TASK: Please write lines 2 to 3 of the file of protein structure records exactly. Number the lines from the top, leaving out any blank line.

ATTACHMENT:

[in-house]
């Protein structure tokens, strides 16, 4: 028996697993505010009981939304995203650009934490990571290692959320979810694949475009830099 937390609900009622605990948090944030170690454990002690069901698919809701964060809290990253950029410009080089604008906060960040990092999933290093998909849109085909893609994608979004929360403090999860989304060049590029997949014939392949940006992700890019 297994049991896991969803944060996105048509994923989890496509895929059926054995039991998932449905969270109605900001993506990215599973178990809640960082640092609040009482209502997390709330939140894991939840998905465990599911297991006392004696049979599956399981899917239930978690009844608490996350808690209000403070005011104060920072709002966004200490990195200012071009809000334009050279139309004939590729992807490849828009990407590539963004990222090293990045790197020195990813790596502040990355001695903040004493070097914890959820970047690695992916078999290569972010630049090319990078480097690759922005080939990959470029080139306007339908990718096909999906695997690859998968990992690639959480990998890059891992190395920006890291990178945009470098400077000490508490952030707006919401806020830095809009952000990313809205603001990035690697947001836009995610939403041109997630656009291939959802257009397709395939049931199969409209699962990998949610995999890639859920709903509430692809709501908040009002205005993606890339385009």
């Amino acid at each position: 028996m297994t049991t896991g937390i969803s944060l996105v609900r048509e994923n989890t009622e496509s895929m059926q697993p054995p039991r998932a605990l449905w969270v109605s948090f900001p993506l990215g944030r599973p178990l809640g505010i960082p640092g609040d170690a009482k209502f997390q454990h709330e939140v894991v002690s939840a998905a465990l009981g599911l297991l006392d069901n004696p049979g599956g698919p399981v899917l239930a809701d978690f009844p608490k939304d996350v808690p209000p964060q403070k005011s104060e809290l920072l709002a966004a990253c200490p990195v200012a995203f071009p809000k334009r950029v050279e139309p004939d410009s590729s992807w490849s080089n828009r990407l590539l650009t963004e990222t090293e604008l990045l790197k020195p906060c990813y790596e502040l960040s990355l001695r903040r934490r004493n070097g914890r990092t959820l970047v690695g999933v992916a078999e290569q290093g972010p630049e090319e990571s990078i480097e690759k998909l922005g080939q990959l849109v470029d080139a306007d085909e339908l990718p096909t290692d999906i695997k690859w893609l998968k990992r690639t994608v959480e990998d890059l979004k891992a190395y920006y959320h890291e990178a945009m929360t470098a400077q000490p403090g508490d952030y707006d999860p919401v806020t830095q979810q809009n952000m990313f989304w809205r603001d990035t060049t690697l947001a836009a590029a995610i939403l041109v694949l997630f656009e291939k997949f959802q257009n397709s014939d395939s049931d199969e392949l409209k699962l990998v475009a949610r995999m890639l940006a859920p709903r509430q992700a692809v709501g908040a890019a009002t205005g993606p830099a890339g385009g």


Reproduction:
């Protein structure tokens, strides 16, 4: 028996697993505010009981939304995203650009934490990571290692959320979810694949475009830099 937390609900009622605990948090944030170690454990002690069901698919809701964060809290990253950029410009080089604008906060960040990092999933290093998909849109085909893609994608979004929360403090999860989304060049590029997949014939392949940006992700890019 297994049991896991969803944060996105048509994923989890496509895929059926054995039991998932449905969270109605900001993506990215599973178990809640960082640092609040009482209502997390709330939140894991939840998905465990599911297991006392004696049979599956399981899917239930978690009844608490996350808690209000403070005011104060920072709002966004200490990195200012071009809000334009050279139309004939590729992807490849828009990407590539963004990222090293990045790197020195990813790596502040990355001695903040004493070097914890959820970047690695992916078999290569972010630049090319990078480097690759922005080939990959470029080139306007339908990718096909999906695997690859998968990992690639959480990998890059891992190395920006890291990178945009470098400077000490508490952030707006919401806020830095809009952000990313809205603001990035690697947001836009995610939403041109997630656009291939959802257009397709395939049931199969409209699962990998949610995999890639859920709903509430692809709501908040009002205005993606890339385009």
């Amino acid at each position: 028996m297994t049991t896991g937390i969803s944060l996105v609900r048509e994923n989890t009622e496509s895929m059926q697993p054995p039991r998932a605990l449905w969270v109605s948090f900001p993506l990215g944030r599973p178990l809640g505010i960082p640092g609040d170690a009482k209502f997390q454990h709330e939140v894991v002690s939840a998905a465990l009981g599911l297991l006392d069901n004696p049979g599956g698919p399981v899917l239930a809701d978690f009844p608490k939304d996350v808690p209000p964060q403070k005011s104060e809290l920072l709002a966004a990253c200490p990195v200012a995203f071009p809000k334009r950029v050279e139309p004939d410009s590729s992807w490849s080089n828009r990407l590539l650009t963004e990222t090293e604008l990045l790197k020195p906060c990813y790596e502040l960040s990355l001695r903040r934490r004493n070097g914890r990092t959820l970047v690695g999933v992916a078999e290569q290093g972010p630049e090319e990571s990078i480097e690759k998909l922005g080939q990959l849109v470029d080139a306007d085909e339908l990718p096909t290692d999906i695997k690859w893609l998968k990992r690639t994608v959480e990998d890059l979004k891992a190395y920006y959320h890291e990178a945009m929360t470098a400077q000490p403090g508490d952030y707006d999860p919401v806020t830095q979810q809009n952000m990313f989304w809205r603001d990035t060049t690697l947001a836009a590029a995610i939403l041109v694949l997630f656009e291939k997949f959802q257009n397709s014939d395939s049931d199969e392949l409209k699962l990998v475009a949610r995999m890639l940006a859920p709903r509430q992700a692809v709501g908040a890019a009002t205005g993606p830099a890339g385009g």